One of the most controversial debates that occur in the Financial Independence Retire Early (FIRE) community are ones that are based on your savings rate. People debate numbers and methods that are all over the board so I’m here to cut through the nonsense and answer the question once and for all – how much of your paycheck should you save?
One thing that absolutely drives me bonkers is when people give blanket advice that says “save 15% of your income”. There’s so many issues with this and it’s infuriating.
Is this 15% of your gross or net pay? Is it 15% regardless of if I retire tomorrow or in 40 years? What if my employer matches 10% – should I only put in 7.5% and waste the rest of the match?
It’s blanket advice that not only doesn’t apply to everyone, but really doesn’t apply to anyone. That’s why we ALWAYS need to dive in and do the calculations ourselves. So how much should you save?
Well, in short, the obvious answer is as much as you humanly can, right? Let me show you a little infographic that should tell you all that you need to know!
Of course, I am being extremely facetious with that chart because the goal is always to save as much as you can. But my chart is actually a bit misleading…
Having a 0% savings rate is actually not the worst case. If you’re spending more than you’re making, you’re actually going to have a negative savings rate. If you make $50K/year and you spend $55K, then your “savings” are -$5K. -$5K/$50K = -10% savings rate, or, you’re spending 10% more than you made and are now in a much worse position than you were at the beginning of the year.
That’s why I put such a high importance on something as simple as knowing where your money is going and tracking your expenses. There is no better way to truly understand your financial situation than if you were to just track your expenses as I do with Doctor Budget.
For you to properly identify what your savings rate is going to be, I think there are a few different things that you need to know.
First off, you need to know what you’re saving for. For most of us, this is likely retirement. But you need to have a pretty good grasp on exactly what your retirement life is going to look like.
Is it going to be a life of traveling the world or is it going to be one where you’re going to downsize and live on a completely paid off home? Do you think you’re going to spend $25K/year or $125K/year? Are you in good health with hopefully minimal health bills or do you have a family history that is concerning?
These are all things that should give you at least an estimate about the type of spending that you might need when you’re going to retire. A good rule of thumb could be to think about your current spending and adjust it for 2-3% annually for inflation, and then maybe tack on a little bit more for increased health insurance and just a good buffer for a conservative look.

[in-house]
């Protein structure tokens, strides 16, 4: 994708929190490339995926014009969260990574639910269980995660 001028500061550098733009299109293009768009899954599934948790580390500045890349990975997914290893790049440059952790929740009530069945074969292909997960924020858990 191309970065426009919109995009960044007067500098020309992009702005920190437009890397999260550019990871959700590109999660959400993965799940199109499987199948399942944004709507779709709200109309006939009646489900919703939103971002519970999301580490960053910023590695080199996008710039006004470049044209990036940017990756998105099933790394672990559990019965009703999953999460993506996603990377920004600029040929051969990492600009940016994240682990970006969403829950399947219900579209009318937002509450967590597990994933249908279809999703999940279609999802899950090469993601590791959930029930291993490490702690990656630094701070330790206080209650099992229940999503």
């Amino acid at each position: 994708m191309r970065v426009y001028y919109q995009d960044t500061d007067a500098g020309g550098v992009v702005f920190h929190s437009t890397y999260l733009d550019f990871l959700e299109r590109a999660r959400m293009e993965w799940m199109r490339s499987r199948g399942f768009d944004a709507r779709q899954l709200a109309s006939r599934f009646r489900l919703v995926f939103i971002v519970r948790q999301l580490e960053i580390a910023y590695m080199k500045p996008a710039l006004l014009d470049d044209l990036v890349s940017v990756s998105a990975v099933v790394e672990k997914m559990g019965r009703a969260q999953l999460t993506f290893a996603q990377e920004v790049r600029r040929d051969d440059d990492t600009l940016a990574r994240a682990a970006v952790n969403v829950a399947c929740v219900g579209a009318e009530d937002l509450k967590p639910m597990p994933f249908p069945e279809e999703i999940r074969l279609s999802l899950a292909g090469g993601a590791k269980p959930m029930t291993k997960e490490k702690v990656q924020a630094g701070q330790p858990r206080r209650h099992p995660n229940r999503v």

For the purposes of this example, let’s say you want $100K/year.
The next step is to take the inverse of the 4% rule to find out the total dollar amount that you need to have saved. For those that do not know, the 4% rule is mathematically back tested and proven to allow people to take out 4% of their portfolio each year, adjust that amount for inflation, and they will theoretically never run out of money.
Now, I threw in the word “theoretically” because past performance is never a perfect indicator of future gains, so nobody can guarantee this will be 1000% effective but it’s a great rule of thumb for planning purposes.
So, if you can take out 4% each year, and you plan to need $100K, then simply take $100K/4% and you’ll end up with $2.5 million. Or, you can take $100K*25 since that’s the inverse of 4% and you’ll still end up with the same $2.5 million.
So, what do you do now? Now is when we head to Investor.gov to get an idea of exactly how much you need to save to hit your goal. To do this, you need to know a few pieces of information:
- Savings Goal – This would be the amount that you calculated above. In this case, it’s $2.5 million.
- Initial Investment – Do you have anything saved or are you starting from $0? Unfortunately, this calculator won’t let you put $0 in the field so just put $1 if you have nothing saved.
- Years to Grow – This one is a little bit simpler as you can just put in the amount of years between now and when you’ll need the money. If you’re 40 and want to retire at 62, then you would put 22 in this section.
- Estimated Interest Rate – This is the return that you anticipate getting each year. Typically I will put in 8% because the S&P 500 gets you 10%+ each year, and then you can take out a couple percent for inflation, putting you around 8%. If you want to be safe, put in an amount lower such as 6% just to be extra safe. It’s always better to oversave than it is to undersave.
- Compound Frequency – Keep this at annual.
When you do this, you will get an amount that you need to save each month to hit your goal:
As you can see, you’re going to need to save $1,839.04 for 30 years to hit your goal of $2.5 million. Now, there’s one major thing that you need to remember – your return is not going to be 8% every year. It will change for better or worse. This is nothing more than an estimate that was put in for planning purposes.
You have to be flexible when you’re doing this planning. Something that I personally do is I will recalculate my goals each year to make sure that I am saving enough. To round out this example we’re going to keep pushing through with these assumptions because it’s truly as good of an assumption as we can make.
$1,839.04/month is the same as $22,068.48 in a year, which is the amount that you need to save to hit that $2.5 million goal.